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You are here : 3-RX.com > Home > Public Health


More Cadbury chocs may be tainted

Food & NutritionJul 03 06

The scare over salmonella infected chocolate has gathered momentum with another thirty of Cadbury’s products now being tested for the nasty bug.

Officials from Birmingham City Council, UK, say there is a possibility that the initial list of salmonella infected brands did not include several other suspect items.

Last week the company withdrew over one million chocolate bars from the market after salmonella had been identified in some of them.

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Docs seem to know when speedy C-section is needed

Gender: FemaleJul 03 06

Obstetricians in the U.S. appear to exercise good judgment in deciding when an emergency cesarean section is needed, and when the procedure should be started within 30 minutes of the decision to perform a C-section, new research suggests.

In 1989, the American College of Obstetricians and Gynecologists (ACOG) set a guideline that a hospital offering obstetric care should have the capability of beginning an emergency cesarean section within 30 minutes.

“The important word is capability,” Dr. Steven Bloom, from the University of Texas Southwestern Medical Center at Dallas noted in comments to Reuters Health. “Having this potential should not be misconstrued to mean that it is required that all cesareans commence within 30 minutes,” he explained.

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Early diagnosis key for femoral stress fractures

Gender: FemaleJul 03 06

Croatian researchers have come up with new guidelines for treating stress fractures of the femur, or thighbone, that prevent complications and difficulties that often occur with the condition, they say.

Stress fractures arise when bones are subjected to repetitive loading but the forces are not strong enough to causes an immediate break. Femoral stress fractures are rare, occurring chiefly in athletes and military recruits, Dr. A. Ivkovic and colleagues from the University of Zagreb Medical School write in the British Journal of Sports Medicine.

“Nevertheless, they do pose a great challenge for both diagnosis and treatment,” Ivkovic and his team write. Such fractures have few symptoms, so diagnosis is frequently delayed, and complications can occur. These may include delays in healing and recurrence of symptoms, they explain.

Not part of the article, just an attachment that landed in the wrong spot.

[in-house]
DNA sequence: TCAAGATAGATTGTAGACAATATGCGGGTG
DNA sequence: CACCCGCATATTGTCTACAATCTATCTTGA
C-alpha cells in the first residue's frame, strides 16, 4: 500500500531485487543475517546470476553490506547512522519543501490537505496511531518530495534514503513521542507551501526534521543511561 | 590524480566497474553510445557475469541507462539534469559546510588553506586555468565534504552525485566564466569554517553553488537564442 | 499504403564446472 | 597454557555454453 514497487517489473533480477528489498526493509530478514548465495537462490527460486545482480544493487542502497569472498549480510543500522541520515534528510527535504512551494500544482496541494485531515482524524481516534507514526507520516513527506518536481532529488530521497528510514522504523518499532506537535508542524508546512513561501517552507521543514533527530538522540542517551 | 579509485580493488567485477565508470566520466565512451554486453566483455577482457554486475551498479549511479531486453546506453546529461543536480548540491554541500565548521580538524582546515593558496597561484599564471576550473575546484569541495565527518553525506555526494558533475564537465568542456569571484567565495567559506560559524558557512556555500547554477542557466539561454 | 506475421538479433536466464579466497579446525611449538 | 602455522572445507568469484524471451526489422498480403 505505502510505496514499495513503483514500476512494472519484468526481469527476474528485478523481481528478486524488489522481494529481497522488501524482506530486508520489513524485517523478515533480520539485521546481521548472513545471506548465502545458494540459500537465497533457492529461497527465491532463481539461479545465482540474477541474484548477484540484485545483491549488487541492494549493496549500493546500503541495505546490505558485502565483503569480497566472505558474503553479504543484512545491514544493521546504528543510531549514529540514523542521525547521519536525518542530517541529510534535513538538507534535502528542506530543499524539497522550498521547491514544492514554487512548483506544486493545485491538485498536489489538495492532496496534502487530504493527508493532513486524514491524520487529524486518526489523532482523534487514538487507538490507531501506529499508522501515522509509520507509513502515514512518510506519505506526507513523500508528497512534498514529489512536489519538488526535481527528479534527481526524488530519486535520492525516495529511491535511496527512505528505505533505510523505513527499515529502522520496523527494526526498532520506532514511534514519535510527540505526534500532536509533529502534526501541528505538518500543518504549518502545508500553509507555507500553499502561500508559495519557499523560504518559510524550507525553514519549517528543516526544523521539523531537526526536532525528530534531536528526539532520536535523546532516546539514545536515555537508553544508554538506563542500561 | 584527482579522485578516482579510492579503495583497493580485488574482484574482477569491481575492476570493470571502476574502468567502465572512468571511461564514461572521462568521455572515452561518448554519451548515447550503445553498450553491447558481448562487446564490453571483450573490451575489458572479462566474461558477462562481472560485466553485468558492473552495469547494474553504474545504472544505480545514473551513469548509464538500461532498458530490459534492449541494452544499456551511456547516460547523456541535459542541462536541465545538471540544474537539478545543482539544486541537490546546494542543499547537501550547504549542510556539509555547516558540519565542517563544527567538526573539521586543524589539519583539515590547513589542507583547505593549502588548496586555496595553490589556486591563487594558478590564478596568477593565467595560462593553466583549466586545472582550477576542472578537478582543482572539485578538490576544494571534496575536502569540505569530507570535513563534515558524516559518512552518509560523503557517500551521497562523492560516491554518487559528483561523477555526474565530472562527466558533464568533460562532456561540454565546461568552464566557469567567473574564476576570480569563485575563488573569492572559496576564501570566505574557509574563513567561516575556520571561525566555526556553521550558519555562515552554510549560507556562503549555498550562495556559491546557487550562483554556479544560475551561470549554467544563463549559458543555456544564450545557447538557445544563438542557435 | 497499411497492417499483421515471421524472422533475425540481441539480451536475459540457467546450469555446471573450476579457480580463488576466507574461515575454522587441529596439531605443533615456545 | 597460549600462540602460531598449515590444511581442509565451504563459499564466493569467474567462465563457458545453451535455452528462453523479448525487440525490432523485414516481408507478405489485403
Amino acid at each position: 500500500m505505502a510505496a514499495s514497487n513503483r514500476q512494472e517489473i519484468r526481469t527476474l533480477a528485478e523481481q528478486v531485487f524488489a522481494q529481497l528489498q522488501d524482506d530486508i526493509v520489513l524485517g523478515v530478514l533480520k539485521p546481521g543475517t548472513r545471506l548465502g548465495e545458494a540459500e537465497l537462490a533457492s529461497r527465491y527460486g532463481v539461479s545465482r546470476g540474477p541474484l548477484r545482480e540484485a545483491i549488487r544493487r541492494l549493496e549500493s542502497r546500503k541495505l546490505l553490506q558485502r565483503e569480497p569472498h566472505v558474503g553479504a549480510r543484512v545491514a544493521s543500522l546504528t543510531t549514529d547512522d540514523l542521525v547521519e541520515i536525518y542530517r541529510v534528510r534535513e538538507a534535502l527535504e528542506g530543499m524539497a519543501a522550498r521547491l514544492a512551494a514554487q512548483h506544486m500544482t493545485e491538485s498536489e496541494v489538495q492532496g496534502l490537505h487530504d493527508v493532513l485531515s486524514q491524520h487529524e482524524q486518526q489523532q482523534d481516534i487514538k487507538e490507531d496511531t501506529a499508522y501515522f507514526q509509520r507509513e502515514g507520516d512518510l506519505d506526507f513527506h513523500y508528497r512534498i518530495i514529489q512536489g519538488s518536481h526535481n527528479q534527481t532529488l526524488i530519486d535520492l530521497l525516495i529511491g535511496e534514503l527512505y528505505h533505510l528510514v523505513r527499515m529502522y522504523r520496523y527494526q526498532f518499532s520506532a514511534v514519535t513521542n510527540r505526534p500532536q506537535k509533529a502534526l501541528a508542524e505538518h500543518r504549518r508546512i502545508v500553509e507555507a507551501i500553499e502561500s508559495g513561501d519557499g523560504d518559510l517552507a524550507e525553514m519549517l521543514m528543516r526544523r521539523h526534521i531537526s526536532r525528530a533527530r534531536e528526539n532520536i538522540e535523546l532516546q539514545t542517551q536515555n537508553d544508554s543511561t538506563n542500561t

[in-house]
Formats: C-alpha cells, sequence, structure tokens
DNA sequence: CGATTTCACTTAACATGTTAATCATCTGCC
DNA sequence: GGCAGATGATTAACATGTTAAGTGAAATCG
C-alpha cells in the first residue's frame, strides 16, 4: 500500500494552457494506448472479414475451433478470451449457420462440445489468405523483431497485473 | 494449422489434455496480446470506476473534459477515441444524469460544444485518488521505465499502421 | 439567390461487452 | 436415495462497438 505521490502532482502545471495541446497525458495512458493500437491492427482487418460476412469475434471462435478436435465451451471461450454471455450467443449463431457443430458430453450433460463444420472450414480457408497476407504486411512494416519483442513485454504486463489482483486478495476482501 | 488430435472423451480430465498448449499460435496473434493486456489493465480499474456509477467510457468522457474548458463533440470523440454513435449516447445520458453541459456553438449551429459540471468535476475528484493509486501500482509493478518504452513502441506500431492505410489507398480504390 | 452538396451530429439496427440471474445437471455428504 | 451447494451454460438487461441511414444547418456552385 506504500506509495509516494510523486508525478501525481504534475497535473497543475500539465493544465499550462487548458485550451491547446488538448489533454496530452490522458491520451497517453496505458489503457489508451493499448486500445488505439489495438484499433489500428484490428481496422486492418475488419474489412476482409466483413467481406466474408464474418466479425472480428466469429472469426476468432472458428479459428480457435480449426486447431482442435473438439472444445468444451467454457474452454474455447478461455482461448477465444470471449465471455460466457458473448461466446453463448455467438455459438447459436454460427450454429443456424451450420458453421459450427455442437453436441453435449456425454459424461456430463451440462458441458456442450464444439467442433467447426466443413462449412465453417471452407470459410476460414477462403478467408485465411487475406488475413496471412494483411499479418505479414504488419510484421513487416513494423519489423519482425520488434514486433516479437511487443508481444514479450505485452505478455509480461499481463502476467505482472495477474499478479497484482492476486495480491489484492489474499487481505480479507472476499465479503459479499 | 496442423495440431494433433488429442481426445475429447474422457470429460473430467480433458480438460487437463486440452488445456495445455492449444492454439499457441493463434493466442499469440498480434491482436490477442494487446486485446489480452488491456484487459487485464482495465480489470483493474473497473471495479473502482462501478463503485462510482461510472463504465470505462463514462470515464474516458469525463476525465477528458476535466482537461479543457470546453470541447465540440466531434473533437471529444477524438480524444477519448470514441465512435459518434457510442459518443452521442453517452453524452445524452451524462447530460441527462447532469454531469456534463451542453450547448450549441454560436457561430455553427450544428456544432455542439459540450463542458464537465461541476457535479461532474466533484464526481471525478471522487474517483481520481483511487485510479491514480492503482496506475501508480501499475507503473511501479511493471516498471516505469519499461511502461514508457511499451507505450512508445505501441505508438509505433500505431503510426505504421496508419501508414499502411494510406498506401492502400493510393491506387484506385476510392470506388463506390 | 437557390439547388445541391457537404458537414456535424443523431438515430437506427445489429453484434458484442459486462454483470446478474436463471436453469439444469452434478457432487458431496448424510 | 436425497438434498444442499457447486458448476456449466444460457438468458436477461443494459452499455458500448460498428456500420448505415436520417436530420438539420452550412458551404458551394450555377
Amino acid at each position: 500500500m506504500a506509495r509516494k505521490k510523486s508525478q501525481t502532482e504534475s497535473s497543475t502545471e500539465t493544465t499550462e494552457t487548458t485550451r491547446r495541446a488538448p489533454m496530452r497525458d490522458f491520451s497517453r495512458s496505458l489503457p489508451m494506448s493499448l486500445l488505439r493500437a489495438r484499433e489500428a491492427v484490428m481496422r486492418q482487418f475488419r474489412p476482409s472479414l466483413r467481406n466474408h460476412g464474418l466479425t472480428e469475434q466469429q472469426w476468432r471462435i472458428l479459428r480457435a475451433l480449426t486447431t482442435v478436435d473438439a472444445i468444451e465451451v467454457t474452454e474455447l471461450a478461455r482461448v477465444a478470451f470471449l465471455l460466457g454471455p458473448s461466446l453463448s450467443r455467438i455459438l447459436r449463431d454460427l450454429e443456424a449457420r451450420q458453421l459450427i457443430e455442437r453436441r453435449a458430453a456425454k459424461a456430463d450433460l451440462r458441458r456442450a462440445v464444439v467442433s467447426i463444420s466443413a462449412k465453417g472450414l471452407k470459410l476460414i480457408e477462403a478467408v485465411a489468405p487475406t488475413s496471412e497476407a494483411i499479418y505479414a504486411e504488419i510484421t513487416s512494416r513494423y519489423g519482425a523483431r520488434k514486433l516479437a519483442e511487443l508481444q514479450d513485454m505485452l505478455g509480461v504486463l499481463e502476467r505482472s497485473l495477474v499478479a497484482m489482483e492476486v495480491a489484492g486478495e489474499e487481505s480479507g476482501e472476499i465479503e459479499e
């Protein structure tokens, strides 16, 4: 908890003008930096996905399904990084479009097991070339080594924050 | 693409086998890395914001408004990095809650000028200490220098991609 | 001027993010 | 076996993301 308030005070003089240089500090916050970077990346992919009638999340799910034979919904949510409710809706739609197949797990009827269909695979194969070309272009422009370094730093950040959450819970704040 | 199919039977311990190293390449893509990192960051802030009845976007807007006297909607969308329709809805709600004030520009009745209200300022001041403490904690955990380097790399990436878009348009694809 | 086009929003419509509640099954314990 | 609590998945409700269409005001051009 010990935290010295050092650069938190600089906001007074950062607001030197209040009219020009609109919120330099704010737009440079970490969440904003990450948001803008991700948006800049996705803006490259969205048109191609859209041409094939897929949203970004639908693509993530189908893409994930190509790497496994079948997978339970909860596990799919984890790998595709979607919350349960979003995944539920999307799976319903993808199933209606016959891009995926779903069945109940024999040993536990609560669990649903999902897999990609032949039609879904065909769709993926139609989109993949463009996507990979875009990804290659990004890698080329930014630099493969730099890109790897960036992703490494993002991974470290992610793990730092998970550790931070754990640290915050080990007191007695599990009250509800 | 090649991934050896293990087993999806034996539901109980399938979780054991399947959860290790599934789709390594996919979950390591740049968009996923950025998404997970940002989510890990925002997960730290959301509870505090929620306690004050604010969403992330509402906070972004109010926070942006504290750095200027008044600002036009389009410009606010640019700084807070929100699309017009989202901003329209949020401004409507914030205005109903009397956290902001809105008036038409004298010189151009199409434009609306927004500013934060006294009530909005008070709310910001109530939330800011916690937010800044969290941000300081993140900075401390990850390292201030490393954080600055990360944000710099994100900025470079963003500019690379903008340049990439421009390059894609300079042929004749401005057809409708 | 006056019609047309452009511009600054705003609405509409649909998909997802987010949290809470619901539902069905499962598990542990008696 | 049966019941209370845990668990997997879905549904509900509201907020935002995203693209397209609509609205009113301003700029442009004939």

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UK government considers raising smoking age limit

Tobacco & MarijuanaJul 03 06

The Department of Health (DoH) announced on Monday it was considering whether to raise the age limit for buying cigarettes or tobacco from 16 in a bid to cut the level of smoking among teenagers.

A consultation exercise has been launched to look at whether the age limit should be increased to 17 or 18, which would bring it into line with the sale of alcohol.

The government is also looking at whether there should be tougher measures introduced at shops that sell cigarettes to under-age children.

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Health alert issued as heatwave set to continue

Public HealthJul 03 06

The heatwave across much of southern Britain poses “significant health risks” for the elderly and very young, officials warned on Monday.

The warning came after the Meteorological Office said it was raising its Heat-Health alert to the highest level since it started issuing heatwave warnings in 2004.

London and much of southern England and Wales are forecast to bake again on Monday and Tuesday with temperatures rising up to 32 degrees centigrade (90F).

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Antihistamine could fight malaria, U.S. study shows

InfectionsJul 03 06

An allergy drug pulled off the market in 1999 could work to treat malaria, U.S. researchers reported on Sunday.

The drug is called astemizole and marketed under the brand name Hismanal by Janssen Pharmaceutica, a unit of Johnson & Johnson, and can kill the Plasmodium falciparum parasite that causes malaria.

Researchers from the Johns Hopkins University Schools of Medicine and Public Health tested astemizole in test tubes and in mice. Moderate doses reduced the numbers of Plasmodium parasites by 80 percent in mice whose infection also could be affected by the malaria drug chloroquine.

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Pomegranate Juice Keeps PSA Levels Stable in Men with Prostate Cancer

Prostate CancerJul 03 06

Drinking an eight ounce glass of pomegranate juice daily increased by nearly four times the period during which PSA levels in men treated for prostate cancer remained stable, a three-year UCLA study has found.

The study involved 50 men who had undergone surgery or radiation but quickly experienced increases in prostate-specific antigen or PSA, a biomarker that indicates the presence of cancer. UCLA researchers measured “doubling time,” how long it takes for PSA levels to double, a signal that the cancer is progressing, said Dr. Allan Pantuck, an associate professor of urology, a Jonsson Cancer Center researcher and lead author of the study.

Doubling time is crucial in prostate cancer, Pantuck said, because patients who have short doubling times are more likely to die from their cancer. The average doubling time is about 15 months. In the UCLA study, Pantuck and his team observed increases in doubling times from 15 months to 54 months, an almost four-fold increase.

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